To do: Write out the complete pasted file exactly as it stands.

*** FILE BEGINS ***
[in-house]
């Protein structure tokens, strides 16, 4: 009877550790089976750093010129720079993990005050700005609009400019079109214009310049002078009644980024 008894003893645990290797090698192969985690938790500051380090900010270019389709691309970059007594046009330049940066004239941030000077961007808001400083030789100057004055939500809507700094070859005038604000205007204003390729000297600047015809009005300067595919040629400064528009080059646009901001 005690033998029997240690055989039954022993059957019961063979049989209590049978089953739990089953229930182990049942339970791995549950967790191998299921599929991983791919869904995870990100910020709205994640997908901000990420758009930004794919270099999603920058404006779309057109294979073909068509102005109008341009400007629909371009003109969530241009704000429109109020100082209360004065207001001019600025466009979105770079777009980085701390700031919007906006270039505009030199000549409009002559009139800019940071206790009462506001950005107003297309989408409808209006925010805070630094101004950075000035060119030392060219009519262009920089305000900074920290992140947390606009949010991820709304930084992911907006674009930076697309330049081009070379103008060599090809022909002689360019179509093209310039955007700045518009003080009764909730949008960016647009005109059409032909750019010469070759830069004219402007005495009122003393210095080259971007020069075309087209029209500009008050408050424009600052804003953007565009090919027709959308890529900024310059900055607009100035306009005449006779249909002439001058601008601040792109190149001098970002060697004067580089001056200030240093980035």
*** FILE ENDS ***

[in-house]
């Protein structure tokens, strides 16, 4: 009877550790089976750093010129720079993990005050700005609009400019079109214009310049002078009644980024 008894003893645990290797090698192969985690938790500051380090900010270019389709691309970059007594046009330049940066004239941030000077961007808001400083030789100057004055939500809507700094070859005038604000205007204003390729000297600047015809009005300067595919040629400064528009080059646009901001 005690033998029997240690055989039954022993059957019961063979049989209590049978089953739990089953229930182990049942339970791995549950967790191998299921599929991983791919869904995870990100910020709205994640997908901000990420758009930004794919270099999603920058404006779309057109294979073909068509102005109008341009400007629909371009003109969530241009704000429109109020100082209360004065207001001019600025466009979105770079777009980085701390700031919007906006270039505009030199000549409009002559009139800019940071206790009462506001950005107003297309989408409808209006925010805070630094101004950075000035060119030392060219009519262009920089305000900074920290992140947390606009949010991820709304930084992911907006674009930076697309330049081009070379103008060599090809022909002689360019179509093209310039955007700045518009003080009764909730949008960016647009005109059409032909750019010469070759830069004219402007005495009122003393210095080259971007020069075309087209029209500009008050408050424009600052804003953007565009090919027709959308890529900024310059900055607009100035306009005449006779249909002439001058601008601040792109190149001098970002060697004067580089001056200030240093980035």